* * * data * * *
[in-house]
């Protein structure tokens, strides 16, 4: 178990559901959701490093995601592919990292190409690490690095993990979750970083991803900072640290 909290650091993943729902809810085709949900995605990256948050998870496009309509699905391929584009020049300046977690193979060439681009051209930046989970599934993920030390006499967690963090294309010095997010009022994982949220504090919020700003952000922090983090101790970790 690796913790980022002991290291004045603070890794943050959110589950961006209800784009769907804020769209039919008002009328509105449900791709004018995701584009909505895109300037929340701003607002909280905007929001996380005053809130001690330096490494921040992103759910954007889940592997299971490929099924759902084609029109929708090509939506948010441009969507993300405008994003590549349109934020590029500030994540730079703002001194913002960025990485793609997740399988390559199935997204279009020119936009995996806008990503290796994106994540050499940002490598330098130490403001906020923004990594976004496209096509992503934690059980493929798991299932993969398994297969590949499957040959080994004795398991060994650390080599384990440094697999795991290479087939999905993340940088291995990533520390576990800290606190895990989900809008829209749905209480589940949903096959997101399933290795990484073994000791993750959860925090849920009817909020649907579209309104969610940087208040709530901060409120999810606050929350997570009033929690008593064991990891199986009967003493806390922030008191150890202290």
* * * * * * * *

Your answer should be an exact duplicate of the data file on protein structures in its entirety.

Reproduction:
[in-house]
């Protein structure tokens, strides 16, 4: 178990559901959701490093995601592919990292190409690490690095993990979750970083991803900072640290 909290650091993943729902809810085709949900995605990256948050998870496009309509699905391929584009020049300046977690193979060439681009051209930046989970599934993920030390006499967690963090294309010095997010009022994982949220504090919020700003952000922090983090101790970790 690796913790980022002991290291004045603070890794943050959110589950961006209800784009769907804020769209039919008002009328509105449900791709004018995701584009909505895109300037929340701003607002909280905007929001996380005053809130001690330096490494921040992103759910954007889940592997299971490929099924759902084609029109929708090509939506948010441009969507993300405008994003590549349109934020590029500030994540730079703002001194913002960025990485793609997740399988390559199935997204279009020119936009995996806008990503290796994106994540050499940002490598330098130490403001906020923004990594976004496209096509992503934690059980493929798991299932993969398994297969590949499957040959080994004795398991060994650390080599384990440094697999795991290479087939999905993340940088291995990533520390576990800290606190895990989900809008829209749905209480589940949903096959997101399933290795990484073994000791993750959860925090849920009817909020649907579209309104969610940087208040709530901060409120999810606050929350997570009033929690008593064991990891199986009967003493806390922030008191150890202290």